Podcasts & RSS Feeds
Most Active Stories
- Here's What The Big I-90 Closure Will Look Like. How Will You Survive?
- Report Shows Coal, Oil Trains Would Quadruple Rail Traffic, Alarming Lawmakers
- When A Bomb Goes Off During Your Study On Trauma: New UW Findings On PTSD
- Why Seattle Homeless Advocates Feel Vacant Downtown Building Is Rightfully Theirs
- UW Study Examines New Ways To Involve Immigrant Parents In School Activities
News & Music Contributors
Tue November 19, 2013
Tableau Software is one of Seattle's Fastest Growing Companies
In the Center of the Universe, Seattle’s Fremont neighborhood, stands Tableau Software. Tableau is 10 years old and has been a publicly owned company for just six months. It’s growing fast. In just the past three years, employment has gone from fewer than 200 to more than 1,000.
Financial commentator Greg Heberlein says Tableau is a company that local investors should keep their eyes on.
What Does Tableau Do?
Tableau makes software that enables companies to compare enormous amounts of information to better determine customer preferences. Greg says it's "like a spreadsheet on steroids."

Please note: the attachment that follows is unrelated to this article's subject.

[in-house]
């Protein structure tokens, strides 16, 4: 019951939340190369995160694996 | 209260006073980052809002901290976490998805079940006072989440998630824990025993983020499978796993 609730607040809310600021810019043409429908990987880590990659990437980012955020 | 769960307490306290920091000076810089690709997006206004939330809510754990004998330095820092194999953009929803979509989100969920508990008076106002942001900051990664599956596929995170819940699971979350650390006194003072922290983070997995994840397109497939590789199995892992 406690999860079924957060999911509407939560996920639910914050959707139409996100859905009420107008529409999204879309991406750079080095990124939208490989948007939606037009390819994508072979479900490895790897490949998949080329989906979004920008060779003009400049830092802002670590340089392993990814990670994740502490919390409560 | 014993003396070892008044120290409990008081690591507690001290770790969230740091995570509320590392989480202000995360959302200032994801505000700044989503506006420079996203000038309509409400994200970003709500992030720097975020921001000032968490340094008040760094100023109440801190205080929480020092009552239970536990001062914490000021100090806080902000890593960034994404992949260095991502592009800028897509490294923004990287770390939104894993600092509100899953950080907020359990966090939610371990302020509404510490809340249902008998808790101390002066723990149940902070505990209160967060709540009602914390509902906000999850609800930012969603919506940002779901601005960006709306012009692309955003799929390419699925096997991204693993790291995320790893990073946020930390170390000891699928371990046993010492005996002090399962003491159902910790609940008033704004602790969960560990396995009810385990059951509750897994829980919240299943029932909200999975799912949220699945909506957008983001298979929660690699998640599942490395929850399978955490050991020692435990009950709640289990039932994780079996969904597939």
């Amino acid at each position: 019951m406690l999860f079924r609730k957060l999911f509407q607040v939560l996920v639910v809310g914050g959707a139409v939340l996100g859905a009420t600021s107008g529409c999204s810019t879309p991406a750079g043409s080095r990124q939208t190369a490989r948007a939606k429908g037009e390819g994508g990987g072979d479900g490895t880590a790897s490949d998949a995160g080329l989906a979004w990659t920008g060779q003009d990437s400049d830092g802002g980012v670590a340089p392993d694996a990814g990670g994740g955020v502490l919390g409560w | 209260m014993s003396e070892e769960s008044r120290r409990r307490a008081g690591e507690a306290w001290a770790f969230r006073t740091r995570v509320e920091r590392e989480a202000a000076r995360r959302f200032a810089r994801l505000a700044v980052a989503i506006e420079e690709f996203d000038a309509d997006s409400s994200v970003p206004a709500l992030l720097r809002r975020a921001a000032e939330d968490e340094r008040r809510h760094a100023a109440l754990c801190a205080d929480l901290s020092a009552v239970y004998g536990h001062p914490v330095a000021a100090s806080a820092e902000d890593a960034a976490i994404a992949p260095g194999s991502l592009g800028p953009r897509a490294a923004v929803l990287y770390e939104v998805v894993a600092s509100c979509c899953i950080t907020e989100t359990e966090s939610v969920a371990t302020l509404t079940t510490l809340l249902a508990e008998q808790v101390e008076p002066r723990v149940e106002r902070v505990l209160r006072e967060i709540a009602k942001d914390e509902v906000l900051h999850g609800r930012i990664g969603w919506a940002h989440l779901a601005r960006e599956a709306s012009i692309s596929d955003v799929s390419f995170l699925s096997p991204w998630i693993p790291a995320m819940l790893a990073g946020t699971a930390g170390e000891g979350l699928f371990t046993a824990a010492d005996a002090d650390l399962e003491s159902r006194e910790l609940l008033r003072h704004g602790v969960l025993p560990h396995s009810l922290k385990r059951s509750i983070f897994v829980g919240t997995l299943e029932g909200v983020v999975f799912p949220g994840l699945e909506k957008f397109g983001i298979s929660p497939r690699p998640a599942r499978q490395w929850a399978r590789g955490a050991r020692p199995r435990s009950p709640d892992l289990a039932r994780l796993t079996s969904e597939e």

Who Uses this Software?
There are applications for almost every industry, from manufacturing to insurance, from investing to education, from real estate to retailing.
Tableau has more than 15,000 customer accounts. Big-name users include Safeway, Macy’s, Amazon, Barnes and Noble, Borders, Bank of America, Wells Fargo, Coke, Pepsi, Facebook, eBay, Alaska Airlines, and all sorts of governmental units. The IRS, the NSA, and the Washington state Department of Labor & Industries are all Tableau customers.
When Did Tableau Go Public?
In May. The initial price was $31, but the stock quickly soared, more than doubling in less than two months. It peaked at $77 and has been trading in the mid-$60s of late.
How Did the Company Start?
Ten years ago, Tableau was formed in the Bay area by three men. The most prominent was a Stanford University computer-science professor, Pat Hanrahan. Among his many accomplishments are two Oscars for technology that helped Pixar create its animated films. He now serves as Tableau’s chief scientist.
Shortly after the company formed, the founders decided Seattle, with its wealth of computer professionals, was the place to be.
So What Should Investors Do?
Greg doesn’t issue buy or sell recommendations. But the industry is in its early stages and Tableau is one of its leaders. Those who like to invest in individual stocks might want to keep tabs on it.